The value of smart land management: pollinators edition
Posted by Daniel Hall on November 10, 2007
The CS Monitor had a recent article that followed up on the collapse of honeybee colonies. It turned out to be a smaller problem than many feared:
Last fall, honeybee hives began showing up mysteriously vacant. Entire adult bee populations seemingly vanished without a trace, often leaving the queen, juveniles, and honey behind.
By spring, what beekeepers had called “autumn collapse” or “fall dwindle disease” had a new name: Colony Collapse Disorder (CCD). CCD hit nearly one-quarter of commercial beekeeping operations in the United States. Affected operations lost between 50 and 90 percent of their hives. …
Ultimately, pollination went smoothly this year. Imported bees replenished domestic stocks, and good weather aided weak hives.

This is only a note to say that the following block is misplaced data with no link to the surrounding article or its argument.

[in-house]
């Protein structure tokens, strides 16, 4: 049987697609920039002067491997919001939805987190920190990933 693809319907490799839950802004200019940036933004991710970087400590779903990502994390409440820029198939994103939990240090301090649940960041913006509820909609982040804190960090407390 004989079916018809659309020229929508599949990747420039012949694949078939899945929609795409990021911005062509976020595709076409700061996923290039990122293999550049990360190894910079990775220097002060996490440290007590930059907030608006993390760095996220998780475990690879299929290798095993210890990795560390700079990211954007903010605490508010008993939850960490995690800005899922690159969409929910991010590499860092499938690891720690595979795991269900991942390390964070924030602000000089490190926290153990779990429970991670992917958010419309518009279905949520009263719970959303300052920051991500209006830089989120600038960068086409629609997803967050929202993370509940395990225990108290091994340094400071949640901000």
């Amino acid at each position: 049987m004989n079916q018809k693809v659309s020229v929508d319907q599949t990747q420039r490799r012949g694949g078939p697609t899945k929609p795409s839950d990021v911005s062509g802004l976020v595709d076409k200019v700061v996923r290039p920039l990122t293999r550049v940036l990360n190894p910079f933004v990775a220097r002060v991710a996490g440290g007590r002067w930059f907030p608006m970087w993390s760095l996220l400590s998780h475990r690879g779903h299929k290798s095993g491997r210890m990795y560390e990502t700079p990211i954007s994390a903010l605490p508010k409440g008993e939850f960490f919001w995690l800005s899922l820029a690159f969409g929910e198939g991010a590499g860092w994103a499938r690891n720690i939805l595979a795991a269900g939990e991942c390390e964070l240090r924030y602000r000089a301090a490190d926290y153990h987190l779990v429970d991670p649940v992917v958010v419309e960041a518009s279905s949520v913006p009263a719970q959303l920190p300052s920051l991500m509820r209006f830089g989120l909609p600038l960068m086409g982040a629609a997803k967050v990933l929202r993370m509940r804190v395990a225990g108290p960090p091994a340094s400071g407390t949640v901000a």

What I found most interesting about the article, however, is that natural wild pollinator species could be doing a lot more of the pollinating for U.S. agriculture if there were smarter land management practices and less reliance on monocultures:
…honeybees’ predicament has brought long-sought attention to the usefulness – and plight – of natural pollinators. …in a forthcoming study in Ecology Letters, Rachael Winfree, a postdoctoral research associate at the University of California, Berkeley, finds that, when present, wild pollinators can do much of the pollinating.
In the New Jersey watermelon farms she studied, they did 90 percent. As compared with the vast monocultural fields of California’s Central Valley or the Great Plains, the eastern agricultural landscape is dominated by many small farms interspersed with patches of natural habitat.
Check the article out, there’s plenty of interesting info, including this tidbit:
Dry conditions also contributed to a record low honey harvest – 150 million pounds compared with the usual 200 million to 250 million…
Expect to pay more for honey this year.